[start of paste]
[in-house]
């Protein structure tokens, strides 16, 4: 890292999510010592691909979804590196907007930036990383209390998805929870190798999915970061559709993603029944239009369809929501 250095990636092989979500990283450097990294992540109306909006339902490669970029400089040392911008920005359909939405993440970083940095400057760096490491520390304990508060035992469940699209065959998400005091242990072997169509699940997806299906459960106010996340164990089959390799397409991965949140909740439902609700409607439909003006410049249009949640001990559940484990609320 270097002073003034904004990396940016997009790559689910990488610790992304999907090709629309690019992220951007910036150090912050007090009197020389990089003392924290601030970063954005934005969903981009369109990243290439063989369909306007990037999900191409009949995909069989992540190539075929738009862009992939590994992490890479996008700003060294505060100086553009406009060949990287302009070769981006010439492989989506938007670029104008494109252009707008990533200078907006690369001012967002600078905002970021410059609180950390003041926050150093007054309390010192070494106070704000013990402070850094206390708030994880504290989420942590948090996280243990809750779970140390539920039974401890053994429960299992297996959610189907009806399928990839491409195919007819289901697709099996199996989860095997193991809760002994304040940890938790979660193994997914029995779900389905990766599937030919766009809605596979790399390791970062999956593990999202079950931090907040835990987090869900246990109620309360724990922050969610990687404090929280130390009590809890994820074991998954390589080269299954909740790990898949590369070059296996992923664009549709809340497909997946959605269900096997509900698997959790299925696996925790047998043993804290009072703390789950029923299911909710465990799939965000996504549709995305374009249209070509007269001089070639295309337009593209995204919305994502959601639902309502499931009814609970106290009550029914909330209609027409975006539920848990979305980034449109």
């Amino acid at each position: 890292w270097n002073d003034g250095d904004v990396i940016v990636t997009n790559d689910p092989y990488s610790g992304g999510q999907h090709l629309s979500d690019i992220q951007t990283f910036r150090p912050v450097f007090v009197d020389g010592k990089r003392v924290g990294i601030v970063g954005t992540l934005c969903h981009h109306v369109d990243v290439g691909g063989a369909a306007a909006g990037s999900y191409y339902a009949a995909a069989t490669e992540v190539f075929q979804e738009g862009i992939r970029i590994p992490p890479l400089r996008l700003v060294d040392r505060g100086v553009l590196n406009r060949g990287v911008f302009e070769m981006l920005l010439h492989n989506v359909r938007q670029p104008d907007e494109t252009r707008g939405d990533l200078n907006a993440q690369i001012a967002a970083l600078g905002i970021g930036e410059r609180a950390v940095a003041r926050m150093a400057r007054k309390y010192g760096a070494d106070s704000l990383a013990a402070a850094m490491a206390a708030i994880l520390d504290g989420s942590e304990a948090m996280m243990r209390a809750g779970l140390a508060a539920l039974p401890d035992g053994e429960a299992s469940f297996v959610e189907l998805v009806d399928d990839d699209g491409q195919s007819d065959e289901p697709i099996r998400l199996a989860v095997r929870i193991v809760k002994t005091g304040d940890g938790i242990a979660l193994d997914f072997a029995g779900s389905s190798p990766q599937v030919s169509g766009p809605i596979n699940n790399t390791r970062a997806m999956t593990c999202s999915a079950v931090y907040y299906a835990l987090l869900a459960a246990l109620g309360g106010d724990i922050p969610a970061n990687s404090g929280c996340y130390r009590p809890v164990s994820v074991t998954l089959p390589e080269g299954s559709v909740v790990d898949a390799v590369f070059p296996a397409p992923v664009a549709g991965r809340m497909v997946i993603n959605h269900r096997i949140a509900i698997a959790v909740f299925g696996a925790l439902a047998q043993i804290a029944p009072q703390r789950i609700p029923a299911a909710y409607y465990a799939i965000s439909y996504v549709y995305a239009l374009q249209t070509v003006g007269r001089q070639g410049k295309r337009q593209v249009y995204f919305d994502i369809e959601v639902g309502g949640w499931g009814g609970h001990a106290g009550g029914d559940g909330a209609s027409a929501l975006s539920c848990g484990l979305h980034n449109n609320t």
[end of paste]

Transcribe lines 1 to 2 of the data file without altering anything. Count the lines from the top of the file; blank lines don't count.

[in-house]
């Protein structure tokens, strides 16, 4: 890292999510010592691909979804590196907007930036990383209390998805929870190798999915970061559709993603029944239009369809929501 250095990636092989979500990283450097990294992540109306909006339902490669970029400089040392911008920005359909939405993440970083940095400057760096490491520390304990508060035992469940699209065959998400005091242990072997169509699940997806299906459960106010996340164990089959390799397409991965949140909740439902609700409607439909003006410049249009949640001990559940484990609320 270097002073003034904004990396940016997009790559689910990488610790992304999907090709629309690019992220951007910036150090912050007090009197020389990089003392924290601030970063954005934005969903981009369109990243290439063989369909306007990037999900191409009949995909069989992540190539075929738009862009992939590994992490890479996008700003060294505060100086553009406009060949990287302009070769981006010439492989989506938007670029104008494109252009707008990533200078907006690369001012967002600078905002970021410059609180950390003041926050150093007054309390010192070494106070704000013990402070850094206390708030994880504290989420942590948090996280243990809750779970140390539920039974401890053994429960299992297996959610189907009806399928990839491409195919007819289901697709099996199996989860095997193991809760002994304040940890938790979660193994997914029995779900389905990766599937030919766009809605596979790399390791970062999956593990999202079950931090907040835990987090869900246990109620309360724990922050969610990687404090929280130390009590809890994820074991998954390589080269299954909740790990898949590369070059296996992923664009549709809340497909997946959605269900096997509900698997959790299925696996925790047998043993804290009072703390789950029923299911909710465990799939965000996504549709995305374009249209070509007269001089070639295309337009593209995204919305994502959601639902309502499931009814609970106290009550029914909330209609027409975006539920848990979305980034449109």